Exciting, top-ranked athletics. Superior academics. Knock-’em-dead concerts. A gorgeous campus. Every world-class university needs those things, but one thing perhaps more than any other: a robust student union.
Fifty years ago, on April 3, the student union, now known as Ackerman Union, opened and changed the UCLA experience forever. Who among the tens of thousands of students who have bought a sandwich or a taco, met their sweethearts over coffee, studied in one of its lounges or bought books in the Associated Students UCLA (AS UCLA) store doesn’t have memories of Ackerman?
Are you one of those who rues the day that the legendary, still-lamented bowling alley closed down? Did you eat at the Coop and sometimes wish you hadn’t? Rented a Hewlett-Packard calculator by the hour for taking tests? Did you wait for hours to register before online registration arrived? Marvel at the garish purple-and-orange motif of the Treehouse? Or get your hair cut at the barbershop, play a game of pool, watch TV on the color television or learn how to “tired dance” during dance marathons in the Grand Ballroom?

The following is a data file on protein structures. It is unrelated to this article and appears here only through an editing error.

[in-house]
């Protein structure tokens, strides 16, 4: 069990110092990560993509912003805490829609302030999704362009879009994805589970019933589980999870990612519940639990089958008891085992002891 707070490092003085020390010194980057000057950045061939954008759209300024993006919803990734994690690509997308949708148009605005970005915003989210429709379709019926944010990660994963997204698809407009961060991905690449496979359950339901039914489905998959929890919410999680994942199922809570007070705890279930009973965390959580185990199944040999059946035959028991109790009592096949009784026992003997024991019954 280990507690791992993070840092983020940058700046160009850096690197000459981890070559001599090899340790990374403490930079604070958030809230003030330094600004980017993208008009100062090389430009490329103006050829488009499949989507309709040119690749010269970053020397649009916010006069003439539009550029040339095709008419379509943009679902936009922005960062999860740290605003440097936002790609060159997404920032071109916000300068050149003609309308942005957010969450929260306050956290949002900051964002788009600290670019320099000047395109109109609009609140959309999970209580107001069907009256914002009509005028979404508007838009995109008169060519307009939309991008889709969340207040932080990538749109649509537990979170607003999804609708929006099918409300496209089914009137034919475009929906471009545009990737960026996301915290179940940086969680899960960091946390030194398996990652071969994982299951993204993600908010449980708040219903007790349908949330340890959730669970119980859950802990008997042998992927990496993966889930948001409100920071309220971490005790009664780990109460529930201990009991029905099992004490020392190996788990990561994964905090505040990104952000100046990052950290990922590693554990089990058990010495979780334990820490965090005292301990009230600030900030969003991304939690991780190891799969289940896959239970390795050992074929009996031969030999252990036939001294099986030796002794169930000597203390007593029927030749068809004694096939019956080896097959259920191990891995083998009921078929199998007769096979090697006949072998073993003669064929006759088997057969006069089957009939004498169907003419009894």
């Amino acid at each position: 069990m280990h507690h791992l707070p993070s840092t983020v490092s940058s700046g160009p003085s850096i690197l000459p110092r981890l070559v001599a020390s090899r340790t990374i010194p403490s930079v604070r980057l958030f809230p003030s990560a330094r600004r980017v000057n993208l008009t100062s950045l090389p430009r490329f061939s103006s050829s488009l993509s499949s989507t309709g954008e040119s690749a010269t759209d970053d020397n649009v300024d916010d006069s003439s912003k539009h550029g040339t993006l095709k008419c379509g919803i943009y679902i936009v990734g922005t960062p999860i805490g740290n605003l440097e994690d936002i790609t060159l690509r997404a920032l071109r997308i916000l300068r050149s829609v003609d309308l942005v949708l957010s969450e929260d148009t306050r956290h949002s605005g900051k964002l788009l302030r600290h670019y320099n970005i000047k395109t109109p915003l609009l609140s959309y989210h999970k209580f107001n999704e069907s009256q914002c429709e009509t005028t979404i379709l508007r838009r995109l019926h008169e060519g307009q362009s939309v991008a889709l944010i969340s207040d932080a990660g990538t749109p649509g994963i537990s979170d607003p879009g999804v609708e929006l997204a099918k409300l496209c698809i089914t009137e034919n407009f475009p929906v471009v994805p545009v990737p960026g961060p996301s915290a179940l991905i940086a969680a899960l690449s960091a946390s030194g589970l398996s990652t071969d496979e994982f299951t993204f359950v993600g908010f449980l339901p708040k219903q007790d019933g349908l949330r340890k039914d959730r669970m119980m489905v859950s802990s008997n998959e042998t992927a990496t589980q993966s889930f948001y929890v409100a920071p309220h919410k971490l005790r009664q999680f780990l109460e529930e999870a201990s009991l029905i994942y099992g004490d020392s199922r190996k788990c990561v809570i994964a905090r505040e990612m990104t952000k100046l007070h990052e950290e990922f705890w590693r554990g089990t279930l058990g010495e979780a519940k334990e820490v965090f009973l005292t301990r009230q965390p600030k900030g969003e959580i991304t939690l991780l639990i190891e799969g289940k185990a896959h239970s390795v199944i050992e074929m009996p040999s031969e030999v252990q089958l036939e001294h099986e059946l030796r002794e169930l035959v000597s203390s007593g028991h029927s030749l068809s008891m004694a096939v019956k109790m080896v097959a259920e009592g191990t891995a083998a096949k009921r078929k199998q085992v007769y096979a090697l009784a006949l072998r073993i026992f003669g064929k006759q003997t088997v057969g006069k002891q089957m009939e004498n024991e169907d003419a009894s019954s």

Perhaps you were one of those who rushed the stage in 1968 when Jimi Hendrix and the Experience played. Or caught the Red Hot Chili Peppers in 1983 or Dethklok in 2007? Maybe you’ll even admit that you were one of the 5,000 who viewed the adult film, um, “classic” Deep Throat when it screened at Ackerman in the late ’70s, or, in 2008, watched the similarly adult Pirates II: Stagnetti’s Revenge in Ackerman Ballroom.
Of course, movies remain a staple of Ackerman’s offerings, although sometimes the students overdo it a bit. Like the former student who wrote on the UCLA Facebook page that she saw Godfather I, II and III in Ackerman — “back to back to back. I spent half a day there. Ouch!”